• Anxiety and Depression: Similar to sleep quality, regular consumption can lead to anxiety and depression. You may have a feeling of euphoria when you have your first drink, but, over time, alcohol lowers your levels of an inhibitory neurotransmitter (chemical messengers in your brain) known as GABA. Everybody has this neurotransmitter that helps regulate the nervous system. The consumption of alcohol lowers the production of GABA, and when the body goes into GABA withdrawals, the individual may begin to experience dark thoughts, mood changes, and high levels of anxiety. This darkness and anxiety can cause issues in relationships, abuse, and violence.

Effects of Daily Moderate Drinking

weekend alcoholicIt’s clear that binge drinking has a lot of unwanted health consequences. So it would appear that spreading your drinks through the week (maybe 1-2 standard drinks per night) should be a better choice than consuming them all between Friday and Saturday. Still, it’s wise to avoid drinking every day of the week. Even light drinkers have a higher risk of high blood pressure, a decline in cognitive abilities, and several types of cancer.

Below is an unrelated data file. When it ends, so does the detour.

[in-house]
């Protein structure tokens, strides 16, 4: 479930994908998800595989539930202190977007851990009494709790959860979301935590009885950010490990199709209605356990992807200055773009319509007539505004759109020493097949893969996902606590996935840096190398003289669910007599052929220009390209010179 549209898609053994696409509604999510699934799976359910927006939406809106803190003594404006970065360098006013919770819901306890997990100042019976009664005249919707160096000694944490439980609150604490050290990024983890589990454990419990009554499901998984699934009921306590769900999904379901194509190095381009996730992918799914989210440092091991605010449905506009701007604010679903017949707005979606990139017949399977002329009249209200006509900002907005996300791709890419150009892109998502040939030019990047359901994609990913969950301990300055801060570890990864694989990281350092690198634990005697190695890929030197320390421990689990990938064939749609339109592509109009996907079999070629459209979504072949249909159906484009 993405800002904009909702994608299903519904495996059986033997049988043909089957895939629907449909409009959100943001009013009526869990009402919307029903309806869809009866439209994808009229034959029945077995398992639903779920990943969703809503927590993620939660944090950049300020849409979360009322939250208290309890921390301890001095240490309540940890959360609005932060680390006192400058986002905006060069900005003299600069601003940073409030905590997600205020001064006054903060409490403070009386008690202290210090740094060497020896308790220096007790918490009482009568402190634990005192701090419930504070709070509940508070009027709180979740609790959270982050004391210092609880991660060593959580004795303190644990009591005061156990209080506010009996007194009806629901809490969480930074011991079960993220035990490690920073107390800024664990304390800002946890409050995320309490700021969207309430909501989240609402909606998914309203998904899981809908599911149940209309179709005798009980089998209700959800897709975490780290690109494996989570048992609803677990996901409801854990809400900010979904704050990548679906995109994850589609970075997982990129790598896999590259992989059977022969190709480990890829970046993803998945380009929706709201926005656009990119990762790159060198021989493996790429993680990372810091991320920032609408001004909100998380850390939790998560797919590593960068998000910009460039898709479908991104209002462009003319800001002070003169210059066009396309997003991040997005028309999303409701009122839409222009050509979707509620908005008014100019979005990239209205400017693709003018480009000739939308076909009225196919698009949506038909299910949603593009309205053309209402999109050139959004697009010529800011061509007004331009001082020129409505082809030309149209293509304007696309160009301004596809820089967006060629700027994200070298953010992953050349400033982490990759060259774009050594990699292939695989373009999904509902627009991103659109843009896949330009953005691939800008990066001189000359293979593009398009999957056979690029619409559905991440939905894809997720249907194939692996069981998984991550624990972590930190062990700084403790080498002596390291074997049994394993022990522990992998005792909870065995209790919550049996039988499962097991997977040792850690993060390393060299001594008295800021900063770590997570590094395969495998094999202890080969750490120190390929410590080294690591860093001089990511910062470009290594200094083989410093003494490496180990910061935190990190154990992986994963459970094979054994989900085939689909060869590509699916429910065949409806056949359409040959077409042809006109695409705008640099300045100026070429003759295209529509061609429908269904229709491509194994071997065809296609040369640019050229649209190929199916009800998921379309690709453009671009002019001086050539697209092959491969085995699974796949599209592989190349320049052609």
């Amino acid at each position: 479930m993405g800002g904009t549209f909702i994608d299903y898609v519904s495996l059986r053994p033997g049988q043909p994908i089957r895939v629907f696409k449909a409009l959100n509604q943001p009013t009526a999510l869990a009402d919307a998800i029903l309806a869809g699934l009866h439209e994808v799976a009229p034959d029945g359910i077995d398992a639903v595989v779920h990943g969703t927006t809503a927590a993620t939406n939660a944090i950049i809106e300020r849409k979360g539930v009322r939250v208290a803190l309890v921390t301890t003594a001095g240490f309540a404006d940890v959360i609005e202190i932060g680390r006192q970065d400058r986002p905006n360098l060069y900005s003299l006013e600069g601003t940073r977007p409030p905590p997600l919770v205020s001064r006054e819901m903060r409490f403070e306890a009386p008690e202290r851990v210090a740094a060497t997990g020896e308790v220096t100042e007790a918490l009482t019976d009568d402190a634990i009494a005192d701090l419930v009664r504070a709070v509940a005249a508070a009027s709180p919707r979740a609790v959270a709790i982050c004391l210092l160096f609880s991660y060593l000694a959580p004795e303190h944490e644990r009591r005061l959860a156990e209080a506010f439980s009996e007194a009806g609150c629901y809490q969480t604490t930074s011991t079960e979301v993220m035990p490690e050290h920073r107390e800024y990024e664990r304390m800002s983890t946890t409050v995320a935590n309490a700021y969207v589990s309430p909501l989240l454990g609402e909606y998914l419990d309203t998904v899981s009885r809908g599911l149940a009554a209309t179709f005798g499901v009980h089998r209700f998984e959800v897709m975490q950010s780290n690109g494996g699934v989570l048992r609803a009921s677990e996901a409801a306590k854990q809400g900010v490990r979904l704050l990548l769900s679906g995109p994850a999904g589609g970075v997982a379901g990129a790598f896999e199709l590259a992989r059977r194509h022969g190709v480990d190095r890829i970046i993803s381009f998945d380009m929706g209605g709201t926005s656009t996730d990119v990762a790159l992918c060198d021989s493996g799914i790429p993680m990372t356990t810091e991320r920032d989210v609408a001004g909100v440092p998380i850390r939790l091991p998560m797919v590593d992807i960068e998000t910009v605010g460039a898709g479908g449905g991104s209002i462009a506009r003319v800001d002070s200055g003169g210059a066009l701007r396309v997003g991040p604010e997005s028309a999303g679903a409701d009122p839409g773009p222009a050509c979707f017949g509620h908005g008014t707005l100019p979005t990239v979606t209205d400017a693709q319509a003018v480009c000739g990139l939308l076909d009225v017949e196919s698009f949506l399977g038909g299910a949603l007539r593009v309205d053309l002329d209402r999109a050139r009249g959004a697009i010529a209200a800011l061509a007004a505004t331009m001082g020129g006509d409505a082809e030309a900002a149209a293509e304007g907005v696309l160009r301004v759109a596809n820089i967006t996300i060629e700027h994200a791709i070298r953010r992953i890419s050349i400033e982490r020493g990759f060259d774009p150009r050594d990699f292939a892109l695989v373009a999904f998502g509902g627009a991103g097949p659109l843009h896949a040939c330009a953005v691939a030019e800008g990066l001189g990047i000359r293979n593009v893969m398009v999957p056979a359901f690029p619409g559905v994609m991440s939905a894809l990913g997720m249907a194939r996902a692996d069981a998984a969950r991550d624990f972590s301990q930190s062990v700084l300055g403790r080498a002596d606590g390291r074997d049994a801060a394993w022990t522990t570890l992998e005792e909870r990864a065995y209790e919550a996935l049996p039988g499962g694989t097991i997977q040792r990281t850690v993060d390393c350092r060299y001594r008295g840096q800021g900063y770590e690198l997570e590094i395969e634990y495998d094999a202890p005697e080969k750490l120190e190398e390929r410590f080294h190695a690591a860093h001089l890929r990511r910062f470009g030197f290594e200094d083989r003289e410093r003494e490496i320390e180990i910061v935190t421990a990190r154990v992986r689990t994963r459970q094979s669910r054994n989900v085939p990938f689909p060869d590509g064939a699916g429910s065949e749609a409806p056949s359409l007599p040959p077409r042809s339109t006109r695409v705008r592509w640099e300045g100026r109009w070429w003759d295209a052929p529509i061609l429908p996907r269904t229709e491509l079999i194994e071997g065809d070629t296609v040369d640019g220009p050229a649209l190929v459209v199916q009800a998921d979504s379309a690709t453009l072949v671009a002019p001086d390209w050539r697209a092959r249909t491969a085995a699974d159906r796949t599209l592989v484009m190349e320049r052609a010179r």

Although you might not notice any drawbacks to moderate daily drinking, it’s important to give your body a break from booze. Remember, for the toxin to be cleared from your body, it must be processed into an even more toxic substance–acetaldehyde (a relative of formaldehyde). Your liver (in particular) and all other organs, including your brain, don’t get a break if you drink night after night.

When Is It Time to Get Help?

Ask yourself these questions, and be brutally honest:

  • Do I drink to relax or because I have problems?
  • Do I prefer to drink alone instead of with other people?
  • Is my work or education suffering because of my drinking?
  • Have I tried to stop drinking, or drink less, and I couldn’t do it?
  • Have I ever had a memory loss because of my drinking?
  • Do I drink in the morning before school or work?
  • Do I lie about how much or how often I drink?
  • Have other people commented about my drinking and thought it was a problem?